Measles, Mumps and Rubella (MMR) Vaccination

What is the measles, mumps and rubella (MMR) vaccine?

The measles, mumps, and rubella (MMR) vaccine is a highly effective, combined vaccine designed to safeguard against measles, mumps, and rubella. Each of these infections can cause severe health complications, particularly in children, and are highly contagious, as they can spread through the air.

How the measles, mumps and rubella (MMR) vaccine works

The MMR vaccine operates by introducing small, weakened amounts of the measles, mumps, and rubella viruses into the body. This exposure does not cause disease but instead prompts the immune system to respond as if it were a real infection.

The immune system then produces antibodies that recognise and fight off these viruses. If a vaccinated person is later exposed to the viruses, their immune system will be primed to recognise and combat them efficiently, preventing illness.

Studies have shown that people who are vaccinated against measles, mumps and rubella remain immune for life in most cases.

Why do you need the measles, mumps and rubella (MMR) vaccine?

The MMR vaccine is crucial for preventing outbreaks of measles, mumps, and rubella – all of which can lead to serious health issues.

  • Measles can result in pneumonia, brain damage, seizures, and even death
  • Mumps can cause painful swelling of the glands, deafness, potential fertility problems, and, occasionally, meningitis
  • Rubella is particularly dangerous for pregnant women, as it can cause congenital rubella syndrome, leading to birth defects or miscarriage

Vaccination not only protects you but also contributes to community immunity, thereby reducing the spread of these diseases.

In Singapore, the measles, mumps and rubella (MMR) vaccine is recommended under the National Childhood Immunisation Schedule (NCIS) and National Adult Immunisation Schedule (NAIS) to enhance community immunity and reduce the spread of the disease.

Immunisation against measles is compulsory by law and is required for school enrolment.

When do you need the measles, mumps and rubella (MMR) vaccine?

As part of the NCIS, children are typically given the first dose of the MMR vaccine from the age of 12 months onwards, with a second dose administered at least 4 weeks later.

As part of the NAIS, adults aged 18 years and above who haven’t been vaccinated or lack evidence of immunity or past infection will receive 2 doses of the MMR vaccine 4 weeks apart.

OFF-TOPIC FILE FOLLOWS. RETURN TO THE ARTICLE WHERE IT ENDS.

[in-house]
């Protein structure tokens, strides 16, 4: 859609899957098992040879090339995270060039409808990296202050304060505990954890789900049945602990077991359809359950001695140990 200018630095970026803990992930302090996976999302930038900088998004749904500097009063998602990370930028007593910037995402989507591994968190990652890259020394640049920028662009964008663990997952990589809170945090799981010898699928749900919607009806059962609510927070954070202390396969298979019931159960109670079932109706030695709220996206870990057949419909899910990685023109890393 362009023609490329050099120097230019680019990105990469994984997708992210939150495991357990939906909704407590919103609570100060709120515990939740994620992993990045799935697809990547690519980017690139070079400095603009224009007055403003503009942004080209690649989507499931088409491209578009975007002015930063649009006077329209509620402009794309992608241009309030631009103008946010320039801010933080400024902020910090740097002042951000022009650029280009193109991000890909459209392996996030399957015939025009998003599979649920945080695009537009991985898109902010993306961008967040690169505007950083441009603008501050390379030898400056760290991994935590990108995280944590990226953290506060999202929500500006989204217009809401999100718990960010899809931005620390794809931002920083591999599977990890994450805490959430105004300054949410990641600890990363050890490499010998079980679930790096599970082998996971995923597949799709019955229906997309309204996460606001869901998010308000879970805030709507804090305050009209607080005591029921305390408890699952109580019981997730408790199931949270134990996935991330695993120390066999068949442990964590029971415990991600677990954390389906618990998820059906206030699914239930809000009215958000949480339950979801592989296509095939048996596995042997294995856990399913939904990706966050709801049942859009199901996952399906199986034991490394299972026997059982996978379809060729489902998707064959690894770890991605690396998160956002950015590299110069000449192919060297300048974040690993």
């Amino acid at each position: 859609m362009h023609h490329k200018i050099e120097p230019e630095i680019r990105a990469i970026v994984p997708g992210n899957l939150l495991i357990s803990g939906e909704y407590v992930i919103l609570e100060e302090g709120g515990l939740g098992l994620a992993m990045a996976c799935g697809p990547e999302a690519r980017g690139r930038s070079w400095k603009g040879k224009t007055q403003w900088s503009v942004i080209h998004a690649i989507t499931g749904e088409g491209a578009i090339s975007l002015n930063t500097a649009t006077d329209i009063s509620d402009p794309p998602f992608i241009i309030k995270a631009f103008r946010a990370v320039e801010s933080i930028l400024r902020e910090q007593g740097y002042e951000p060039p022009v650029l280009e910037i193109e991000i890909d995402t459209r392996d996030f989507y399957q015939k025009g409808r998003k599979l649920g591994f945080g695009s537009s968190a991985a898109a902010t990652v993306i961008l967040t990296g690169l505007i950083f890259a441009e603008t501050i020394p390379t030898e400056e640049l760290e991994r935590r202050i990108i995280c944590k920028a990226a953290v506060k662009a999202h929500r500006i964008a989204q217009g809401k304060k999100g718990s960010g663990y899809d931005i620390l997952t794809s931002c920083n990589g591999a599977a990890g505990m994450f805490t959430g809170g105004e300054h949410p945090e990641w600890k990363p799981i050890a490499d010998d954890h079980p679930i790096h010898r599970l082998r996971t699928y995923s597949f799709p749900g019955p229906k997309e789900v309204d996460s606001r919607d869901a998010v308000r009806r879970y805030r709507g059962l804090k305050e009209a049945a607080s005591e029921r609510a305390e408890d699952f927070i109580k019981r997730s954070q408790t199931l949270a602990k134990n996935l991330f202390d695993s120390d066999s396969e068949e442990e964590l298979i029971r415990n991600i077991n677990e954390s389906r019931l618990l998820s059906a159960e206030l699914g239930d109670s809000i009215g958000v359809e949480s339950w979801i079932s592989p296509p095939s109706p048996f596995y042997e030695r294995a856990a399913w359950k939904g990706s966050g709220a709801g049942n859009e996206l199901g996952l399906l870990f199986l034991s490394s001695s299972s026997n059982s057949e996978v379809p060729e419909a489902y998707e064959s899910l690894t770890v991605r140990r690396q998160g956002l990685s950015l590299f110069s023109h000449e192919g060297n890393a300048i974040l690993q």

Some people may need a third dose of the MMR vaccine, such as:

  • Healthcare workers
  • People who travel to countries where measles, mumps, and rubella are common
  • People with certain medical conditions, such as HIV/AIDS

Who should not receive the measles, mumps and rubella (MMR) vaccine?

Individuals who should avoid the MMR vaccine include those with:

  • Severe, life-threatening allergies to any component of the vaccine
  • Pregnant women
  • Individuals with weakened immune systems due to illness or medications

If you fall into any of these categories, consult with your doctor about alternative preventive measures.

How do you prepare for the measles, mumps and rubella (MMR) vaccine?

To prepare for the MMR vaccine:

  • Provide a detailed medical history to your doctor, including any allergies (such as neomycin or eggs), immune system conditions, and current medications you are taking
  • Inform your doctor if you are pregnant, planning to become pregnant, or breastfeeding
  • Notify your doctor if you've received another vaccine recently or are unwell on the day of vaccination.

What can you expect when getting the measles, mumps and rubella (MMR) vaccine?

The MMR vaccine is typically administered as a subcutaneous (applied under the skin) injection, usually in the upper arm.

After receiving the vaccine, you'll need to remain in the clinic for a short period to ensure there are no immediate adverse reactions.

What are the common side effects of the measles, mumps and rubella (MMR) vaccine?

Common side effects of the MMR vaccine are generally mild and can include:

  • Low-grade fever
  • Skin rash
  • Swelling or redness at the injection site
  • Mild joint pain or temporary stiffness

What are the serious side effects that require medical attention?

Serious side effects from the MMR vaccine are extremely rare but can include:

  • High fever
  • Difficulty breathing
  • Weakness
  • Rashes all over the body
  • Severe allergic reactions that can manifest with swelling in the eyes, face, tongue, and lips

If any of these symptoms occur, seek medical attention immediately.

Where can I get vaccinated?

Find a Parkway Shenton clinic near you and call us to confirm if your preferred vaccine is available.

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